We’ve often seen Matheny stick with a starter longer than he should, but this time I think he pulled the trigger too quickly, especially when you are going to pinch-hit with Daniel Descalso. I’m guessing the idea was that Descalso might get on and then be able to turn the lineup over with one out, but even with his improvement in the second half, when he hit .315, I think that was asking a lot.
2) Not using Marco Gonzales for more than one frame. Again, pitching easily could be at a premium here. You could be in the 11th or later wondering why you burned through so many arms. I mean, sure, Michael Wacha is out there, but given that he’s not pitched in a couple of weeks, is that who you want the game riding on? (And can we say now that we won’t see Wacha in these playoffs? He’s even rustier than Shelby Miller was this time last year.) Gonzales threw a scoreless frame. His spot in the lineup wasn’t coming up. Nothing against Pat Neshek, who does need to pitch in this game, but why are you going to him? Was there any reason besides it was the eighth and that’s when Neshek pitches? He could have pitched a ninth just as easily, especially if it was tied. When you’ve got a guy that can go multiple innings, use him for multiple innings in this situation.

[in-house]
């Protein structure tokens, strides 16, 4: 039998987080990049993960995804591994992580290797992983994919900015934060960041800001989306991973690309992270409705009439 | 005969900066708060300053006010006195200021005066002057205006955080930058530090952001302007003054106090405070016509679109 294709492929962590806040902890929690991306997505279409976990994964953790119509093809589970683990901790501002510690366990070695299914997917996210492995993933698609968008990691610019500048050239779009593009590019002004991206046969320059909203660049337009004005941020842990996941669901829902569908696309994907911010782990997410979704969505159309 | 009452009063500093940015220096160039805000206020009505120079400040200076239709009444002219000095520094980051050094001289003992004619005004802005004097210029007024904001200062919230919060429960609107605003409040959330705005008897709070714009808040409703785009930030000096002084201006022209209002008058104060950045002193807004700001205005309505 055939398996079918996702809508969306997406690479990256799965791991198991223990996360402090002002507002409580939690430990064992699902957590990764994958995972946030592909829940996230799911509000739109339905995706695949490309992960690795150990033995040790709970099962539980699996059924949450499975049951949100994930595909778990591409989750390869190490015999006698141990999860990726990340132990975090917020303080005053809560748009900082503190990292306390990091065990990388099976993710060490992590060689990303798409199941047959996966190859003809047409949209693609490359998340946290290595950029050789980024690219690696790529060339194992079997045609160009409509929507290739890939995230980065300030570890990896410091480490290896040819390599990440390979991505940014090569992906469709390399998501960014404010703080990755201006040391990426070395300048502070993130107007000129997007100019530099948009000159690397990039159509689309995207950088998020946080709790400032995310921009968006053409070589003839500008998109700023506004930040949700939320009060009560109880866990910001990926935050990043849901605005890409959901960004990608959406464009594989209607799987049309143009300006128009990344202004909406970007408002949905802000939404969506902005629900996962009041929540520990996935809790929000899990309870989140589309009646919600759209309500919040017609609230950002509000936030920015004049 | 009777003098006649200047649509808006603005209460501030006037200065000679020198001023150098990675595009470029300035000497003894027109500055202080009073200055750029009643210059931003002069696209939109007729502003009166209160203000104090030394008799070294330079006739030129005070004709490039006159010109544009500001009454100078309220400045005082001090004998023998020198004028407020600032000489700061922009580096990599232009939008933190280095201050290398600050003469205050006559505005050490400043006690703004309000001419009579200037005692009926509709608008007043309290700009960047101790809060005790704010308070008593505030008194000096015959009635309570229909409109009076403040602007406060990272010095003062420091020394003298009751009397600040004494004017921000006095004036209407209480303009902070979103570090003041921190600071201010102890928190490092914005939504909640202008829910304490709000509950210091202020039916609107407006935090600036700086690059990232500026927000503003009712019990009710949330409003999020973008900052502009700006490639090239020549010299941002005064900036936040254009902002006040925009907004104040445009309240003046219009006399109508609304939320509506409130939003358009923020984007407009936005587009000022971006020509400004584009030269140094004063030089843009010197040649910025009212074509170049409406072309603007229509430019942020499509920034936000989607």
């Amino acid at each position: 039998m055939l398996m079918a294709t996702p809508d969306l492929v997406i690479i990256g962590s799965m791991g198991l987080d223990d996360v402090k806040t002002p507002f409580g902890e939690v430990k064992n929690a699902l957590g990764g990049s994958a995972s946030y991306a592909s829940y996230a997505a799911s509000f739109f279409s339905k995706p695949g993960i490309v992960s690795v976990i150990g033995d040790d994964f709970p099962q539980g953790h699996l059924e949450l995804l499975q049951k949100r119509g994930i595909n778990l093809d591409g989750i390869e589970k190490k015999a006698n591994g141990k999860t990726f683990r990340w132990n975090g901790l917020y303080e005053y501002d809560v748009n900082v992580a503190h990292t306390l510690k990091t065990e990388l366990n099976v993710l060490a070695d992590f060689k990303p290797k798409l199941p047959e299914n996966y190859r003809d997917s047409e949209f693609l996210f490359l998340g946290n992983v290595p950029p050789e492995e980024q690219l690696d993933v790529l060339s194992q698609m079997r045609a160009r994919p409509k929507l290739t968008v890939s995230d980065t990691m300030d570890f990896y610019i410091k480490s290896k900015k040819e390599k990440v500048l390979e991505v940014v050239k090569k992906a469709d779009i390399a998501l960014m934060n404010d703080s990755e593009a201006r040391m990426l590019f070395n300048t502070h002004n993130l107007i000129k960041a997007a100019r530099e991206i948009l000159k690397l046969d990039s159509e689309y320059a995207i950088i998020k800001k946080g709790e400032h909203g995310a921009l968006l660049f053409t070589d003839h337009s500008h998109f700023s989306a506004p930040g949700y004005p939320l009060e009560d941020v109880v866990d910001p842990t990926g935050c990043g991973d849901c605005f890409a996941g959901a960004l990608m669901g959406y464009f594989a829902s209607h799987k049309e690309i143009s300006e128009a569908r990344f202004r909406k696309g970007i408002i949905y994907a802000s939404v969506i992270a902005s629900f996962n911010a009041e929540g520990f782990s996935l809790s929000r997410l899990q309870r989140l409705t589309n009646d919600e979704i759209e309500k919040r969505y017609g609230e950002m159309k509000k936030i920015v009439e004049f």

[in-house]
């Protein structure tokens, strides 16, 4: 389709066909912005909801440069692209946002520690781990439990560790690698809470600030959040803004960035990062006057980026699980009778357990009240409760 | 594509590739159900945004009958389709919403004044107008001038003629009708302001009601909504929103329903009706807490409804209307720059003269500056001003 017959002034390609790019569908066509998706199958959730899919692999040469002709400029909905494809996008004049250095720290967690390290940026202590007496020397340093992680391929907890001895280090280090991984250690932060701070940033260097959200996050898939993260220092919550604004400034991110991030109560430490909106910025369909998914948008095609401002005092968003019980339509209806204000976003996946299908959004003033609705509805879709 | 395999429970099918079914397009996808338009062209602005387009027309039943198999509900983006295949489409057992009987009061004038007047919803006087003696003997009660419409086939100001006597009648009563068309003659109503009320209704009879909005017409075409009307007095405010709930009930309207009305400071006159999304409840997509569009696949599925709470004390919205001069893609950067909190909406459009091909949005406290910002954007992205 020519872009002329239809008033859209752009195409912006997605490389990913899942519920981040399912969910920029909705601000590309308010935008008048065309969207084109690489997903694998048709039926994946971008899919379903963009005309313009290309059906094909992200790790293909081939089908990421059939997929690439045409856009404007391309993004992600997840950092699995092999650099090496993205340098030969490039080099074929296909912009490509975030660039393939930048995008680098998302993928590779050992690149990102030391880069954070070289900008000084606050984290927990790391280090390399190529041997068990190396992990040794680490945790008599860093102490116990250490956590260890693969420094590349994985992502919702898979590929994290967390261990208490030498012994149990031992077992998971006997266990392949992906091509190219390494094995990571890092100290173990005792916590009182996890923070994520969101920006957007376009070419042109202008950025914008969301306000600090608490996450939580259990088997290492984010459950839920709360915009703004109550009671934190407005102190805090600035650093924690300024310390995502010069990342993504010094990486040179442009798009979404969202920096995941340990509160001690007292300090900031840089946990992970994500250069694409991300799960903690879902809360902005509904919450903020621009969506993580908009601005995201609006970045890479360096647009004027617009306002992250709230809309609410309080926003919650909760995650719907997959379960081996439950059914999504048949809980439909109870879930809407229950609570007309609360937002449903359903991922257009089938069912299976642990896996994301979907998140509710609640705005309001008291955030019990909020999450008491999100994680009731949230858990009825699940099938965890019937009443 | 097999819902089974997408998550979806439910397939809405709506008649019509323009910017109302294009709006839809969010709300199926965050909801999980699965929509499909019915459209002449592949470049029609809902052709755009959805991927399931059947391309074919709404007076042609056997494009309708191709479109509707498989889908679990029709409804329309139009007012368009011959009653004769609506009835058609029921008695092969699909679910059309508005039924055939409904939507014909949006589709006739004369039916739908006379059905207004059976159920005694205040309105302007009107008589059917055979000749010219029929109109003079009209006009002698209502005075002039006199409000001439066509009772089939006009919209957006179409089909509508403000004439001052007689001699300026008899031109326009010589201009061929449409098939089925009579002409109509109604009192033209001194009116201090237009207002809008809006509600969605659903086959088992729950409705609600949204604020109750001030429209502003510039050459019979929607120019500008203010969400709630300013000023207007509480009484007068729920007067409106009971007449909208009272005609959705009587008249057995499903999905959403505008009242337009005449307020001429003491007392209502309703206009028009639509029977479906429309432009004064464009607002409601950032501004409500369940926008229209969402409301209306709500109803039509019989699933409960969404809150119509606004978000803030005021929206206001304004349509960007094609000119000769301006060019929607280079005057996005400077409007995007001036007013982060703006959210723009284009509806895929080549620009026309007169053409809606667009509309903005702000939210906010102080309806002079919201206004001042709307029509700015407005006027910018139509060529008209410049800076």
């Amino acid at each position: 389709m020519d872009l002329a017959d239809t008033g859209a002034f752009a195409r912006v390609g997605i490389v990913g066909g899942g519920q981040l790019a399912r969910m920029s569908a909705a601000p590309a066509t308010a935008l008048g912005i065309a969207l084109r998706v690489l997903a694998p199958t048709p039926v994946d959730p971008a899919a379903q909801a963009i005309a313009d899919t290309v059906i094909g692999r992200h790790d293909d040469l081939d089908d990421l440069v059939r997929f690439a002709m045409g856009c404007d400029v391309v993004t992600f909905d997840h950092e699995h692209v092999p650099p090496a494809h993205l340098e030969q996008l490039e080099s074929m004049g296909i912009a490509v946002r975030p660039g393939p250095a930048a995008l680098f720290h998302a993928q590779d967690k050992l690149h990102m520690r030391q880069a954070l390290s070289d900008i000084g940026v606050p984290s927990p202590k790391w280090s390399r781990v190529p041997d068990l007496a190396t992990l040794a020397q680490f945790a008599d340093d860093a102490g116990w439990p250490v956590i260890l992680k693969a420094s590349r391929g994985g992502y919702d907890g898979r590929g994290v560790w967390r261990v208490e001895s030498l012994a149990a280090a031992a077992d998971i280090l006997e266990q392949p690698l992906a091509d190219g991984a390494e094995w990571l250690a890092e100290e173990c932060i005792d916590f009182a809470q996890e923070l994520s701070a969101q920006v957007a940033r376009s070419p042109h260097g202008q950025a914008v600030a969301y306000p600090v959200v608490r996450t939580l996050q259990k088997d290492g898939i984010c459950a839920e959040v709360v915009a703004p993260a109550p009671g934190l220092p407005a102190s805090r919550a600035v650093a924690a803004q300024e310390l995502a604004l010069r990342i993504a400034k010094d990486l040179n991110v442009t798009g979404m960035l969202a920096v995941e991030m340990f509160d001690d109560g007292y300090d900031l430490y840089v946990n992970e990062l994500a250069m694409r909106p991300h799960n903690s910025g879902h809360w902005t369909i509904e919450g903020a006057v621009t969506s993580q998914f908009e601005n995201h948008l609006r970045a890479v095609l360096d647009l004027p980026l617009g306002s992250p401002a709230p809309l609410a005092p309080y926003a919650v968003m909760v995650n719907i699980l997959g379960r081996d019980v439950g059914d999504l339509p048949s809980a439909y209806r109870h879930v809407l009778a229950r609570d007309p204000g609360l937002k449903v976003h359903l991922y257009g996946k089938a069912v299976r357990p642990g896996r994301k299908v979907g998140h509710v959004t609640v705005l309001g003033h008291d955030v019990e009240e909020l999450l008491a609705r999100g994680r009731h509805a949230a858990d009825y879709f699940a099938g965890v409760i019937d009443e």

3) Replacing Seth Maness with Choate. There’s probably less of an issue here than it appeared after Choate blew the game, but there’s still an issue. Why not, when you are bringing Maness in, do one of those famed double switches and put Maness in the eighth spot, since Grichuk had just struck out to end the frame, and Bourjos in the ninth spot? That way you have the option of keeping Maness in the game–two innings isn’t unheard of for the guy–while improving your late game defense? Of course, the argument against that is that Maness allowed lefties to hit him at a .852 OPS clip and there were a number of left-handers coming up. I’m not sure those facts appease Mr. Maness’s significant other, however.
The more I look at things, the more that the end of the game decisions by Matheny weren’t as bad as I thought. I’d have still probably left Lackey or Gonzales in there longer and perhaps worried a little less about left-handed matchups, but Choate should have gotten the job done and he didn’t. It could have easily been Carlos Martinez having a wild day or another decision that should have worked but didn’t. Matheny has enough decisions that shouldn’t have worked but did that it’s going to even out eventually.